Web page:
Indeed, buprenorphine is a well-known active ingredient used clinically for the relief of acute and chronic pain (D2, first paragraph). The minimum effective concentration for providing analgesia was known before the priority date of the patent (D2, page 139, right column). A preliminary assessment of the possibility of using the transdermal device of D1 for effective and convenient treatment of pain can be made by applying the device to volunteers and observing whether and for how long the plasma concentration of buprenorphine is above the minimum threshold. This is in the essence the experiment described in paragraphs  and  of the patent. In this context the Board notes that before the priority date of the patent buprenorphine was already administered by various routes, including intravenously (D2, page 126, right column, lines 1 to 5). This mode of administration provides peaks of plasma concentration which are much higher than those obtained with transdermal administration (see also Table 8 of the patent). Since the severity of the side effects of a drug is generally proportional to its plasma concentration, the skilled person evaluating the possibility of testing the patch of D1 on humans was in a position to make a realistic assessment of the potential risks for the volunteers. Furthermore, the tests can be carried out with healthy human subjects to reduce the dangers of potential side effects. It is also emphasised that in the present context the Board is not being asked to assess the difficulties involved in carrying out all the clinical trials required to obtain a pharmaceutical authorisation. Here the point is whether the skilled person would start the tests necessary to determine the maximum length of use of the patch of D1. For the reasons described above, the Board considers that these studies are based on routine experiments and do not involve a high level of risk to the health of the subjects.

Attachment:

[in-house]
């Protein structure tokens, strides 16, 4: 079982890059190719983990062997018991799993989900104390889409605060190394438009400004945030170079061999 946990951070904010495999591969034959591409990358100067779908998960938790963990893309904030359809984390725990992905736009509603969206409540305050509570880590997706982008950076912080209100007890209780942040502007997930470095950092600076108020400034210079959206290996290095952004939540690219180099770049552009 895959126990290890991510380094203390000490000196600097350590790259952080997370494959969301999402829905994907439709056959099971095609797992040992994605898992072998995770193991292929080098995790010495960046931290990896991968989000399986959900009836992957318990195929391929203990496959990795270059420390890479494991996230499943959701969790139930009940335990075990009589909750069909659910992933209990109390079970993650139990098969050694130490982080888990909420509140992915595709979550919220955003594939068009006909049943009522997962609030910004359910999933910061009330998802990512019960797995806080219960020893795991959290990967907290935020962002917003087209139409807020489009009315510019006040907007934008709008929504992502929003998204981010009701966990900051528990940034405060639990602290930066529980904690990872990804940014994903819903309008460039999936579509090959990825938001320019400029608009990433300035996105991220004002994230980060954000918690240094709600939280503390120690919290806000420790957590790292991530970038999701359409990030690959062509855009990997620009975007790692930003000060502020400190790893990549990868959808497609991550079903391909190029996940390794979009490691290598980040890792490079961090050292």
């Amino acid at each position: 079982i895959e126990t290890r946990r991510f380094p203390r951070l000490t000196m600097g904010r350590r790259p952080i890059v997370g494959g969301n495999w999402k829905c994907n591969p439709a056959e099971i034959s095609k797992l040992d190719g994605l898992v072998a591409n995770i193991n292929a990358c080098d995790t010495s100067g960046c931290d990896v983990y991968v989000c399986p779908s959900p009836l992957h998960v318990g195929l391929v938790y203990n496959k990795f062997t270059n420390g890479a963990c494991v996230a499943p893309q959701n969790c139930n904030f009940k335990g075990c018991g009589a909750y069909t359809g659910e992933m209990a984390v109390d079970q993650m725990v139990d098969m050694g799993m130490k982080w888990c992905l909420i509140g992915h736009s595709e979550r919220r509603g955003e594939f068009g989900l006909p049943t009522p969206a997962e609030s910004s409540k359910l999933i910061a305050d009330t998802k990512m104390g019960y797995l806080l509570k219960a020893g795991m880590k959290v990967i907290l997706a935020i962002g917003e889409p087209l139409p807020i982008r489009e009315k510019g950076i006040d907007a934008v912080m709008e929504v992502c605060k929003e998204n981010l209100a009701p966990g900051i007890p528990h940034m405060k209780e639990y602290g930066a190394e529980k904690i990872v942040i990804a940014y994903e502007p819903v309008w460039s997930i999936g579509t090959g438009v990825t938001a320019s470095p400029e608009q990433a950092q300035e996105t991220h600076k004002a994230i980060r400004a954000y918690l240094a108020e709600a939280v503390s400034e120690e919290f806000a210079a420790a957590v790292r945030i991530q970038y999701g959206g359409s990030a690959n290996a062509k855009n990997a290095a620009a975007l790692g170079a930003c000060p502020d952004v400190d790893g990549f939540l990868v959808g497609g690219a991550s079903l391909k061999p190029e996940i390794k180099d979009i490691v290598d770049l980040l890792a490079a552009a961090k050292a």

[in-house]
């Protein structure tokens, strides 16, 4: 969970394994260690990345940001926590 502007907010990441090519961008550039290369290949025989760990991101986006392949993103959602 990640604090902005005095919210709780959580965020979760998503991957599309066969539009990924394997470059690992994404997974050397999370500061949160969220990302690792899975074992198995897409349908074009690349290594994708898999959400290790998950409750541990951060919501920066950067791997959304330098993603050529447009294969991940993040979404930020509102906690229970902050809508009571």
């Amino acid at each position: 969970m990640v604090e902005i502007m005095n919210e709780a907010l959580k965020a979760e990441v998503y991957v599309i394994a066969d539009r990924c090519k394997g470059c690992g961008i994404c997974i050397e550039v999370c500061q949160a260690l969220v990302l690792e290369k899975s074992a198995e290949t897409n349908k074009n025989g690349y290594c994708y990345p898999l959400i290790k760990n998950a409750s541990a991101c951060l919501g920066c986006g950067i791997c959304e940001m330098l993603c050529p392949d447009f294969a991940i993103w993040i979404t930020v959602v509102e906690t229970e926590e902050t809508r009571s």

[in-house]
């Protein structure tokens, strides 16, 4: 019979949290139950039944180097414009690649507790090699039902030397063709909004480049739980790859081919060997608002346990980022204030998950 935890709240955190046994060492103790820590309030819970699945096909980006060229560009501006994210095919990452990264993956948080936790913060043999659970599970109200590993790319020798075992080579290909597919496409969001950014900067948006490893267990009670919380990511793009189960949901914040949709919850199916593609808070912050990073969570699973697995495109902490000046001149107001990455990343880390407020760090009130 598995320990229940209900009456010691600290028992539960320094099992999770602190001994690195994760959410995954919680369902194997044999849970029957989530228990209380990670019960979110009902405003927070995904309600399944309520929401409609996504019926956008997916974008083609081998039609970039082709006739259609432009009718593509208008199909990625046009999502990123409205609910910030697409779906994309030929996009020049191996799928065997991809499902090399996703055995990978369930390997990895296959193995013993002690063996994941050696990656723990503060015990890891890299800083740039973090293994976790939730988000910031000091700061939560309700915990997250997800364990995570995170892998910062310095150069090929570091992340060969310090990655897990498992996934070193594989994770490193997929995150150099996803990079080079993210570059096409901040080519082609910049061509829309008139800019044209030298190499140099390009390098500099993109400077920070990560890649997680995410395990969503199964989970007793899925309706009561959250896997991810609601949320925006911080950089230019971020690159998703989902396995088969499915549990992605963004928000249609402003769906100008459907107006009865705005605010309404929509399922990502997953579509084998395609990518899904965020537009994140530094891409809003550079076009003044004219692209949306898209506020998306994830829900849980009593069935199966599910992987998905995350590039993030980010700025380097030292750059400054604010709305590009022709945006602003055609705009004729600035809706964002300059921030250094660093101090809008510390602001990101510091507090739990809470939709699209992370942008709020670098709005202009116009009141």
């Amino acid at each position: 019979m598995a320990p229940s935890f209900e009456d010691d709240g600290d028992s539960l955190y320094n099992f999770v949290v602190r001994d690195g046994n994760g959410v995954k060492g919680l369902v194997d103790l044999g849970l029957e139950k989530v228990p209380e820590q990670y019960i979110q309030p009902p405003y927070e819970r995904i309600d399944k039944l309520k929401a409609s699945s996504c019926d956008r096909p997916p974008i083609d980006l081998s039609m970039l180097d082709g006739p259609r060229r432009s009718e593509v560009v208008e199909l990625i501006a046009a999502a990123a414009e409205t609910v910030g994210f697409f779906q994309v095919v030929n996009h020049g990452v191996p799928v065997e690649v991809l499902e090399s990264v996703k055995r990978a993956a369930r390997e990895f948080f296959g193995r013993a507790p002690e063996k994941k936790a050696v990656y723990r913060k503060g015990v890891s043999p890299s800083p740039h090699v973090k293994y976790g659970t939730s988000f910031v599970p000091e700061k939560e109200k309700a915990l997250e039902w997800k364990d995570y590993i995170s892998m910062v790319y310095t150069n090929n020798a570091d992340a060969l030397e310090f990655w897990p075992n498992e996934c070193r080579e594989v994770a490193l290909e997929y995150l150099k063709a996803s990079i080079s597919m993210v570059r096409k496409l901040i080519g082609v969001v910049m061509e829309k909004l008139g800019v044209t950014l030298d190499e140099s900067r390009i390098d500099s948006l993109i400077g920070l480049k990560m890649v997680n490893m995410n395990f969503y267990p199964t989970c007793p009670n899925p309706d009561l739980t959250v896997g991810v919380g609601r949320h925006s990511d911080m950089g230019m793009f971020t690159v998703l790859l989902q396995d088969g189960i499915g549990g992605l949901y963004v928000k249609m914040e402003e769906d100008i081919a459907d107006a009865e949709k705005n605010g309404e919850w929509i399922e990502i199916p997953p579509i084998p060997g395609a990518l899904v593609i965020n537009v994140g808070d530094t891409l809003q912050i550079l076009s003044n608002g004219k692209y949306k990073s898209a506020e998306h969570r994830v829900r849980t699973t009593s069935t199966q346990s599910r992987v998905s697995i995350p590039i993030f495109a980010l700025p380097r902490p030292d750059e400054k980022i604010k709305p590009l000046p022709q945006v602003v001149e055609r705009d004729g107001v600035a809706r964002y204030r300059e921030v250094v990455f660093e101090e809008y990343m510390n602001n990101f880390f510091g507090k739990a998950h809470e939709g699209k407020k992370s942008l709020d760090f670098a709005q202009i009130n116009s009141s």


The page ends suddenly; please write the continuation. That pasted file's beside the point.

1.3.7 The respondent has argued that a skilled person would not conduct tests on human subjects in the form of a try-and-see screening approach if he did not have a reasonable expectation of success.
In the Board's opinion this issue cannot be approached in abstract terms but it needs to be considered in relation to the circumstances of each specific case. It is agreed that trials involving experimentation in humans demand, in general terms, a cautious approach. Nevertheless, the technical difficulties involved in such experiments, the risks to the subjects and the ethical concerns are highly variable. In the present case, the experimentation required to verify whether the patch of D1 can be used effectively for convenient pain therapy is relatively simple and does not involve major risks for the volunteers. Furthermore, no relevant argument has been submitted regarding any possible ethical issue.